You work to screen for good tenants, but sometimes we still have difficult renters. When it comes to eviction, it's important to know how to handle it within the law.
Eviction is not as simple as kicking out a tenant. It's a process of documentation and legal work to safely remove a tenant and protect yourself, too.
Tenants have rights, even when they don't follow the terms of a lease agreement. Whether it's a bad tenant or a tenant who can't pay rent due to unfortunate circumstances, eviction is difficult.
Take the time to learn the right process to evict someone from your rental property. Here's what landlords need to know about tenant evictions.
Understand Michigan Tenant Laws
Eviction is the legal process of removing someone from a property. The first step to evicting a tenant is understanding state tenant-landlord laws in Michigan.
You'll need a valid reason within the law to evict a tenant.
All lease agreements should include clauses about what violates the agreement. Be sure the agreement is clear on why a tenant can be evicted and the steps to removing a tenant from your rental property.
Clear documentation is critical from start to finish in the leasing process. Outline expectations within the lease agreement. If you need to evict a tenant, you'll have a signed document for reference to support a valid reason for eviction.
Reasons for Eviction
There are plenty of reasons to evict a tenant. In general, most evictions fall under a few main causes:
- Failure to pay rent.
This is the most common reason to evict someone from your property. It's the most basic of promises when signing a lease to rent a home: pay the rent on time, every month.
When a tenant fails to pay rent despite reminders and within a reasonable amount of time past the due date, you probably have a valid reason to begin the eviction process.
- Damage to your property.
Accidents happen when renting homes. Work with your tenants when accidental damage happens to your properties.
If the damage is intentional or your tenant refuses to compensate for accidental damage, that's a different story. Maybe your tenant modifies your home. Or they have a raging party that results in significant damage to the property. If it's a serious issue that goes unresolved, you have reason to evict your tenant.
- Violating the Lease Agreement
Depending on the terms of a tenant's lease, violations of the agreement are grounds for eviction. Violations include anything from unauthorized pets, physical modifications to the property without permission, too many nuisance complaints, or subletting without permission.
- Illegal Activity
Any illegal activity including running an illegal business from your rental property is grounds for eviction. If illegal activity includes selling drugs from the property, this could help you expedite an eviction.
- When a Lease Expires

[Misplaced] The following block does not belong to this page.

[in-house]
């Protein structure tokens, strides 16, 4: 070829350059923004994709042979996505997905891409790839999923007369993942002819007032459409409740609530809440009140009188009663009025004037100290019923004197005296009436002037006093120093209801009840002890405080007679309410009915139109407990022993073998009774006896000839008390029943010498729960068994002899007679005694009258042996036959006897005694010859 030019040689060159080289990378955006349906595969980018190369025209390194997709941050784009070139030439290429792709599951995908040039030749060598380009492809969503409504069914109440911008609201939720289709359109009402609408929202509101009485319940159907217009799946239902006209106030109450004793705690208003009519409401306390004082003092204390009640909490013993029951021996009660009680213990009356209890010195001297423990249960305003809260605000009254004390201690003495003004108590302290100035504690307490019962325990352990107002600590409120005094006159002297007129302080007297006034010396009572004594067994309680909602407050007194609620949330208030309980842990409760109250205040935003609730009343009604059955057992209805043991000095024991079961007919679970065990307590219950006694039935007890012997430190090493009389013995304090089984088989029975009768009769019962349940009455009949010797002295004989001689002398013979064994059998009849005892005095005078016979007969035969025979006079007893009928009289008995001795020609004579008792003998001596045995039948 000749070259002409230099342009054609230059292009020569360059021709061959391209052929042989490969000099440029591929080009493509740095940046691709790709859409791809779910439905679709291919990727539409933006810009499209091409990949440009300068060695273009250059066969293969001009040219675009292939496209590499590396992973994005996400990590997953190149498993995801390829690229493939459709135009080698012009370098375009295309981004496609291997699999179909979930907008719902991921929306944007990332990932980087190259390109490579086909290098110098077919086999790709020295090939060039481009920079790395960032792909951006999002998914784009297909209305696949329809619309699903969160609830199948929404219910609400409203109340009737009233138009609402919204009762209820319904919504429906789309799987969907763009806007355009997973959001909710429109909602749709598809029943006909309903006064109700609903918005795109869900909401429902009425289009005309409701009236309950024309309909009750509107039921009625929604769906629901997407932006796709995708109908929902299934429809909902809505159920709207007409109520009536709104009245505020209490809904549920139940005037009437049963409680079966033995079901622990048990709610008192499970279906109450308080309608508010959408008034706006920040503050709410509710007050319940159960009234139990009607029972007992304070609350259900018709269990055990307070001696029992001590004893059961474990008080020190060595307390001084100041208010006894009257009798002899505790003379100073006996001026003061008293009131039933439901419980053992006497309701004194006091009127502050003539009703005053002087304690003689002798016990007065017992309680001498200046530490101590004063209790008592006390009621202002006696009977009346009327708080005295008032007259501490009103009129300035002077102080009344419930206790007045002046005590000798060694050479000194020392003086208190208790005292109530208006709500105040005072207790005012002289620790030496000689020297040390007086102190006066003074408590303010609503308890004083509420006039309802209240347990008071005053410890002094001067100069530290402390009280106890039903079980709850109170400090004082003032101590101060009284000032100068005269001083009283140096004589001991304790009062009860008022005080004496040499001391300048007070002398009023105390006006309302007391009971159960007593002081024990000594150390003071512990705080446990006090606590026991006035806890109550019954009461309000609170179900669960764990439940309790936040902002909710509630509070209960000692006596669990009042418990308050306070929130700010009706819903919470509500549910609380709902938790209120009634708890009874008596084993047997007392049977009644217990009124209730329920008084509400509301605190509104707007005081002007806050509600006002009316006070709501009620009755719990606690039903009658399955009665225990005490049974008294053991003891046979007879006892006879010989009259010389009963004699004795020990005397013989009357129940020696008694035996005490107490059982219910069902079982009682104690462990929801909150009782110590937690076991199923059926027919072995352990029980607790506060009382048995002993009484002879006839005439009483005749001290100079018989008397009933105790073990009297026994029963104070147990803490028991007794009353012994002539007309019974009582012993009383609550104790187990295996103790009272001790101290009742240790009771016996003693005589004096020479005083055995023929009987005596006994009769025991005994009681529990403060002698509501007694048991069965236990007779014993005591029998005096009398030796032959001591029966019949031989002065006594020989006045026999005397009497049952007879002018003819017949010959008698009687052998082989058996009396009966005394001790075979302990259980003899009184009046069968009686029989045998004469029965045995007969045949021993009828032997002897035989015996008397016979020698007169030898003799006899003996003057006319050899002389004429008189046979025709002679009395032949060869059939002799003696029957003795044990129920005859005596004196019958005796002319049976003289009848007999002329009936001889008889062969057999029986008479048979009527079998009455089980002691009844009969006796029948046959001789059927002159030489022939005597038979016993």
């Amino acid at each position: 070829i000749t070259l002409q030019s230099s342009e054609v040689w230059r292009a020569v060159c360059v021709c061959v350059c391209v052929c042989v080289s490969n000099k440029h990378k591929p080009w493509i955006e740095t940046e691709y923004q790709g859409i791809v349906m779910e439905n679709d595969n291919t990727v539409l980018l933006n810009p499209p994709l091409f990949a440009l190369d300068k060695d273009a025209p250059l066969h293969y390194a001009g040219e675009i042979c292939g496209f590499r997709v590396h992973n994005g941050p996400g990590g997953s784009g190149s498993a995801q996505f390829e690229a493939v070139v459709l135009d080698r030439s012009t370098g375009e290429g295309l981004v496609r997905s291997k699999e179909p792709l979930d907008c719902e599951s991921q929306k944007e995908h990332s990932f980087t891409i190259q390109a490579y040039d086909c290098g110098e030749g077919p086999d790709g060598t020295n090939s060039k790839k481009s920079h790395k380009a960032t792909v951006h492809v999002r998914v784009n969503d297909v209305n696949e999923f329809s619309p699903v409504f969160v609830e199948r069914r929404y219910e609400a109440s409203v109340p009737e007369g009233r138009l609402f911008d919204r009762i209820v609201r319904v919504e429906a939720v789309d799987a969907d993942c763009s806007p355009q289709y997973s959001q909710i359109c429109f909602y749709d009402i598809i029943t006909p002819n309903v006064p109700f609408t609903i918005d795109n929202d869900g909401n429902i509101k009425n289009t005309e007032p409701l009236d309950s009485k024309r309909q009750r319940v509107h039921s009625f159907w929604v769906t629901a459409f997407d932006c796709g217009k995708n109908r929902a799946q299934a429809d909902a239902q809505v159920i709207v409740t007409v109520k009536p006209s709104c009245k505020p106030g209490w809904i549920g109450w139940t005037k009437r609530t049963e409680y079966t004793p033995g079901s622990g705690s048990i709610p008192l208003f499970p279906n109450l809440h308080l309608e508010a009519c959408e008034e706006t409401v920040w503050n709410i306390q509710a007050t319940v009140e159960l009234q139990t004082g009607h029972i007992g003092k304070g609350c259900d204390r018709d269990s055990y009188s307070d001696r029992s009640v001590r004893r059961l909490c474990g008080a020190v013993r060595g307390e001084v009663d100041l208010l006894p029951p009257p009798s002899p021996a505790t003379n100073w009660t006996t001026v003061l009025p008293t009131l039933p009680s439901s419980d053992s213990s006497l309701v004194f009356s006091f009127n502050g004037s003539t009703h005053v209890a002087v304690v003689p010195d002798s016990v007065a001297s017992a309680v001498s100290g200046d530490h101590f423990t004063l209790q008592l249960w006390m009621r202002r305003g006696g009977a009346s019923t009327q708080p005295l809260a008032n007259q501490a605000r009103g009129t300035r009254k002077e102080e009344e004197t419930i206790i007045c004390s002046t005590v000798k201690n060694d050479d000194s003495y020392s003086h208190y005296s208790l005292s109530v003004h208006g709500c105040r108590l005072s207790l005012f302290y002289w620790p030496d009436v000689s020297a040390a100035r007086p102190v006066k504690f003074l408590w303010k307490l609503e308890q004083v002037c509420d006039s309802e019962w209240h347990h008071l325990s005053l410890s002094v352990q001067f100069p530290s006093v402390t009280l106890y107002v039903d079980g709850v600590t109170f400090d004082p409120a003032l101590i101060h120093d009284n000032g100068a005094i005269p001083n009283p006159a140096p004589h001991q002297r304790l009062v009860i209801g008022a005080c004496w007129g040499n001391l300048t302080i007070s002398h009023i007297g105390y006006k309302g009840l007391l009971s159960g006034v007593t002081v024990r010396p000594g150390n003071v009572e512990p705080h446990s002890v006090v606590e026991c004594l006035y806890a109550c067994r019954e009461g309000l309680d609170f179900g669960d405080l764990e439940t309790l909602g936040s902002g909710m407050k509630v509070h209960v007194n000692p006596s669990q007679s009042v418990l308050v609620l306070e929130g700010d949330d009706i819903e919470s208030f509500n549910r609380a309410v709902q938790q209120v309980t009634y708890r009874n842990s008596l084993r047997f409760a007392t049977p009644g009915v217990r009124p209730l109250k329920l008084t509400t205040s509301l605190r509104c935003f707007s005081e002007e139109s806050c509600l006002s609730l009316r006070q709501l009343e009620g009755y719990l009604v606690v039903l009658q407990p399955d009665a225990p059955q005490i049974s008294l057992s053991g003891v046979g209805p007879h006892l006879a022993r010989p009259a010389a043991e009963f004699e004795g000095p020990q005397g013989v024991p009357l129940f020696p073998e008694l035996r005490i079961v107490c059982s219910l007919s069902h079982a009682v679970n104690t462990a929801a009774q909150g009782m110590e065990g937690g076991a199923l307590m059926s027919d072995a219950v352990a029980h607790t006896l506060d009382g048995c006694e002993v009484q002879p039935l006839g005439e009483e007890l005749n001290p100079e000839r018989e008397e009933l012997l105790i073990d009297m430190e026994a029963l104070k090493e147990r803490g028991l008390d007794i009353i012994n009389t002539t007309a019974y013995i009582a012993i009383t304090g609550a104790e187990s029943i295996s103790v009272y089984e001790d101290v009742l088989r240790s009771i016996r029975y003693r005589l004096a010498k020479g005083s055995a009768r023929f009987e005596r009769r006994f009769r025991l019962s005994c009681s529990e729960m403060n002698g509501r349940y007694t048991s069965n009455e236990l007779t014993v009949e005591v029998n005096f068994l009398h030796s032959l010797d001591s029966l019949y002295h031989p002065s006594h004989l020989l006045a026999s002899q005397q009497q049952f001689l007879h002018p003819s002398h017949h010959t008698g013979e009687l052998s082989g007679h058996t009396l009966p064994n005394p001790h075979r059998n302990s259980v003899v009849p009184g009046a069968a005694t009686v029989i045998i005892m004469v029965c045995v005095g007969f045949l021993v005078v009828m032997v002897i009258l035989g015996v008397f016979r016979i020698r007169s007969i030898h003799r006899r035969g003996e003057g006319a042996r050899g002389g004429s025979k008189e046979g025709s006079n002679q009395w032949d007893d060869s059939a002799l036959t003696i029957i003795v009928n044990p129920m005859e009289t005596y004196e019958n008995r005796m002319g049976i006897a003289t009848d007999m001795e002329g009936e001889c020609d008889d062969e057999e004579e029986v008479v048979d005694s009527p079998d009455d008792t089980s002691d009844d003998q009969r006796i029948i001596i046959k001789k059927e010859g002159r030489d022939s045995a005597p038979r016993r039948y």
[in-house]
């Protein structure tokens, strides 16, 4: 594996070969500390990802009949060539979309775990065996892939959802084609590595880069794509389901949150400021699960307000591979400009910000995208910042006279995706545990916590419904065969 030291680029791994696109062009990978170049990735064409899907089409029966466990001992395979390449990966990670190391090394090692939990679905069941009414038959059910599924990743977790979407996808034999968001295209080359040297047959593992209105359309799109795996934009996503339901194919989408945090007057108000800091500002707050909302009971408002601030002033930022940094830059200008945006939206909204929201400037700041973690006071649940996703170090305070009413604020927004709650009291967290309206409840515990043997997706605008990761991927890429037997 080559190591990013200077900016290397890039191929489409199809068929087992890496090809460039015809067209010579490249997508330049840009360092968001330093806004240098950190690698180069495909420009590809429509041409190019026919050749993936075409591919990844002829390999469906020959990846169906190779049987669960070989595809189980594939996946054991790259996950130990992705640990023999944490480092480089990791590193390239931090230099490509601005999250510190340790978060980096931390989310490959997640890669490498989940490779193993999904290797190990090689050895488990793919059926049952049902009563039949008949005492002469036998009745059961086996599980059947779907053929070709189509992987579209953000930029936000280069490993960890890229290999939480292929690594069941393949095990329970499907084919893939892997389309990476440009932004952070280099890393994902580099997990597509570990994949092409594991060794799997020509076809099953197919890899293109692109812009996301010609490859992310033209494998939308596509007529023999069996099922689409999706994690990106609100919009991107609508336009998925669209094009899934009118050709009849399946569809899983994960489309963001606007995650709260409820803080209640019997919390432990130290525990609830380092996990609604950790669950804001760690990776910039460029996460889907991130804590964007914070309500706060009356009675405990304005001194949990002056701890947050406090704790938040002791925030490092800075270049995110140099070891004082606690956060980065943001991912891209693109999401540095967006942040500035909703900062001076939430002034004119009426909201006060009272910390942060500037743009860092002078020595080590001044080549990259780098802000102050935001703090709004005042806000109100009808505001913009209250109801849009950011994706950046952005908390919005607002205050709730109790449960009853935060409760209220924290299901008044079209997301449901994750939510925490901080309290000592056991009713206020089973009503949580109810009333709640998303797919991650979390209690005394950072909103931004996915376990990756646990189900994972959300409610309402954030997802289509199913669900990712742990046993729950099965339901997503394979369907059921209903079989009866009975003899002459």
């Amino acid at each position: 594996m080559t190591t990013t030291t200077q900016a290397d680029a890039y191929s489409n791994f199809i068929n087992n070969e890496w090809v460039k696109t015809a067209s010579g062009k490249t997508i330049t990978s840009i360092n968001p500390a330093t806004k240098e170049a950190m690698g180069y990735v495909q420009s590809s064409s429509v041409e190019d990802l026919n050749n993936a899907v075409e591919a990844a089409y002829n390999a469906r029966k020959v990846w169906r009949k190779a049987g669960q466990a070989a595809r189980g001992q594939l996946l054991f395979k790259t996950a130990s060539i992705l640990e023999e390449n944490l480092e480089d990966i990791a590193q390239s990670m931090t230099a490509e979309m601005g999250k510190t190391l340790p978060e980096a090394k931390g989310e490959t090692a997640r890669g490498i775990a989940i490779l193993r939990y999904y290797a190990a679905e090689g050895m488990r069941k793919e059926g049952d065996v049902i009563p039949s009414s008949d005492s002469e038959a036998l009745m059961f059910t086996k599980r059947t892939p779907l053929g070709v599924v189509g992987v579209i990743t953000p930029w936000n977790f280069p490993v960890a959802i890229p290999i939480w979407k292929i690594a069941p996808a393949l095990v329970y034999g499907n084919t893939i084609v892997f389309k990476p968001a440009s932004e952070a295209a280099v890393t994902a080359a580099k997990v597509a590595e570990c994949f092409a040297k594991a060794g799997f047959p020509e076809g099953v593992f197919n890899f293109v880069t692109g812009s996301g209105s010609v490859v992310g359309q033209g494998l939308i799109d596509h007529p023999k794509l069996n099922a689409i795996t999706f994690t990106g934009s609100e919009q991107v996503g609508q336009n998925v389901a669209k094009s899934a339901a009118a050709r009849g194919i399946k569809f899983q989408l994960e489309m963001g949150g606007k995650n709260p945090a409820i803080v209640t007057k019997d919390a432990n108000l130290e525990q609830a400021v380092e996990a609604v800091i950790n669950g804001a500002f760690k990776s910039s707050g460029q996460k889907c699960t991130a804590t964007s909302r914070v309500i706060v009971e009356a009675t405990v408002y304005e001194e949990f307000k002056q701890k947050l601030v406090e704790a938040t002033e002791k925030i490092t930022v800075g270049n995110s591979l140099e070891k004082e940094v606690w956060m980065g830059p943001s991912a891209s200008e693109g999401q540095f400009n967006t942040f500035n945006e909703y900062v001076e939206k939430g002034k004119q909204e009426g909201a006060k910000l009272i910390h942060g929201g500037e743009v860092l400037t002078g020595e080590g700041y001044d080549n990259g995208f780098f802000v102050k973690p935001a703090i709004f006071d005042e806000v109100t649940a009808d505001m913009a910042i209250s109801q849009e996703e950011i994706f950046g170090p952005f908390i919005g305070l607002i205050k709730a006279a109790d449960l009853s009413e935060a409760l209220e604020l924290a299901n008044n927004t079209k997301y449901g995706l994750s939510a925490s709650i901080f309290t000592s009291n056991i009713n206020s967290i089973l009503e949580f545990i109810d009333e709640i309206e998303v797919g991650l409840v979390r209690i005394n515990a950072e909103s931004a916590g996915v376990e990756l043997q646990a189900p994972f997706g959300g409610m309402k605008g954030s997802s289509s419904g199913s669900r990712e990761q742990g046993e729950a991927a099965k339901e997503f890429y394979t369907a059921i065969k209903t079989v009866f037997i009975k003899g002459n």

You want your tenants to enjoy living in your rental property. But when the lease expires, they have to go.
Without a lease renewal, your tenants are required to leave. Occasionally you'll have a tenant who refuses to leave when they have no more legal right to live there. In that case, begin the eviction process to force them out of your property.
If your tenant's behavior doesn't fall under any of these acceptable reasons for eviction, but you feel you have cause to evict, consult a lawyer or property management company for guidance.
How to Evict
If you do have a valid reason for eviction, follow the legal process.
Unfortunately, you can't evict a tenant without property notice and legal filings. Showing up and demanding a tenant to leave immediately is not proper procedure.
Protect yourself and ensure your tenant leaves by following the law.
- Give a 30-Day Notice--This comes after you've sent reminders to pay rent or you've attempted to work with your tenant over any lease violations. They've refused to comply. Give them the 30-Day Notice.
- File the Eviction With the Court--You want the law on your side when evicting a tenant. File the eviction with all documentation supporting your reason to evict.
- Attend the Hearing--If the eviction process continues, attend the hearing. Your tenant must attend, as well. After the hearing, the court will provide a decision and clear expectations about the eviction.
- Evict the Tenant--Per the court's instructions, follow through on the eviction. Request help from local law enforcement if needed.
Let Your Property Management Company Handle Evictions
The process of eviction is one of the least enjoyable parts of being a landlord. Let your property management company do it for you. JMZ understands tenant-landlord laws in Michigan. We file all relevant paperwork to initiate and complete a tenant eviction when necessary.
Contact us with any questions about evicting tenants and to get started on letting us handle these things for you. You can also download our free Make-Ready Checklist to get your property ready for the next tenant. Click the link below to get ready!